November 16, 2016
Research spending outweighs revenue
The Australian November 16, 2016
As little as 20 per cent of university revenue is linked to research activities yet institutions spend on average 60 per cent of their budgets on research.
Analysis on research income and expenditure suggests that research should be “fully and transparently” funded, given the “compelling evidence” of cross-subsidisation from teaching revenues.
In 2014, universities spent more than $380 million on research and activities associated with it out of a total expenditure of $635m, according to the analysis by Keith Houghton, a former dean of business at Australian National University and Amir Moradi, a lecturer at Swinburne University’s faculty of business and law.
Their analysis, in part supported by Research Coaching Australia, shows “very large amounts of university resources get consumed by research and activities associated with it, and rather less than you would think gets committed to teaching”, Professor Houghton said.
The research also highlights the variation in spending on research among individual universities, ranging from Federation University, which spent less than 40 per cent of its budget on research in 2014 to the ANU, which spent more than 80 per cent.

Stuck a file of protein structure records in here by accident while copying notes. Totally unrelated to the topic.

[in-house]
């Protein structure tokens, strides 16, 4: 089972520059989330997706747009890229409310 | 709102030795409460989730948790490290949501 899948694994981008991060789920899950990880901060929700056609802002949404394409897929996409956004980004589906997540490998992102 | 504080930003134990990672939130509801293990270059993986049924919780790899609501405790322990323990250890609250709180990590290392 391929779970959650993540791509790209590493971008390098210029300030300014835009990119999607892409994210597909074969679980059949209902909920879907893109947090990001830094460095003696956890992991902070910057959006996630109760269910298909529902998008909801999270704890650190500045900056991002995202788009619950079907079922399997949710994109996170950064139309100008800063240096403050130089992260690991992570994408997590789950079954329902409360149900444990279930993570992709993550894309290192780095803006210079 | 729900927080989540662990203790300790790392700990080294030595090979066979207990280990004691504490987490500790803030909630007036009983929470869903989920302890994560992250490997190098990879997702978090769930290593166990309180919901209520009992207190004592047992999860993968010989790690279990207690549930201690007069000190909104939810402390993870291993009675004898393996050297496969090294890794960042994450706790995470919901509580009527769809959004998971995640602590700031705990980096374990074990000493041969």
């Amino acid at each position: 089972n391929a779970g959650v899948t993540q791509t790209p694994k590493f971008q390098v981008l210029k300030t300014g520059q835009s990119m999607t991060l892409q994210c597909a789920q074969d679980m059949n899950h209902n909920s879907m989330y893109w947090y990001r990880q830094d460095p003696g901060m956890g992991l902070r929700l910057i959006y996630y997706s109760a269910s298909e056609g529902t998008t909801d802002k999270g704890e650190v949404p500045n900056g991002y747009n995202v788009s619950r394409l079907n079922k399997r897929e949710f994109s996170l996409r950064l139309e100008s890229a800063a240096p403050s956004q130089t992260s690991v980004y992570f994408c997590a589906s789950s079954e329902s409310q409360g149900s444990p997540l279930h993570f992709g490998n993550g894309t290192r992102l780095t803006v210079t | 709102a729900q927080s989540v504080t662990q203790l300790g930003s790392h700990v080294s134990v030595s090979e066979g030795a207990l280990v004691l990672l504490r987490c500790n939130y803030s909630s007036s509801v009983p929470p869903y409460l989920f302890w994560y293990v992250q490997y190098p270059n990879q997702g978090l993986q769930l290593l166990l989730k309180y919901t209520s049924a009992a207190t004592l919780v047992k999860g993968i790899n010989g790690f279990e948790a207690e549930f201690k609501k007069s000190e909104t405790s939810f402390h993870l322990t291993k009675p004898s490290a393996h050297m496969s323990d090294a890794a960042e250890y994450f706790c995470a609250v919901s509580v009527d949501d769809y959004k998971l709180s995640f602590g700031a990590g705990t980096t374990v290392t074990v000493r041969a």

“Understandably, the Go8 universities spend proportionally more on research activities than the teaching-focused institutions,” Professor Houghton said.
The analysis produced similar results to another recent study from Griffith University adjunct researcher Nick Marsh, which found the research-intensive Group of Eight spends almost one third more per research publication than teaching intensives.
The new study analyses data for 37 universities from 2001 to 2014 to determine the costs of teaching and research and to measure efficiency in both.
It says the average cost of teaching was $10,600 a student while the average cost of research was more than $200,000 a publication. Total commonwealth student funding to universities ranges from around $11,000 for humanities to more than $24,000 for science students.
The new study measures efficiency in terms of total dollars spent and the amount of academic time consumed. In 2014, by both measures, ANU was found to be the most productive research intensive institution and RMIT was most efficient in teaching.
“It is fascinating to look at the differences between the two measures,” Professor Houghton said.
Australian Catholic University, Deakin, Flinders, Adelaide, Wollongong and the University of Tasmania were closer to optimal efficiency in total dollars spent than use of academic staff.
The University of Technology Sydney, Monash, and Edith Cowan were superior in their use of academic time than overall measures of efficiency.
“The relative position on these two efficiency measures has implications for prioritising support. Some institutions appear to have capacity to enhance productivity of academic time as compared with peer institutions.” Professor Houghton said.
He said there were limitations to the work. “We do not control for research or teaching quality — and it is hard to obtain comprehensive comparable data on this.
“The production of research and teaching is an example of the joint costing problem well understood in accounting. Therefore, all we can do is estimate these costs by looking at costs correlated with measures of teaching and costs correlated with research activities,” he said.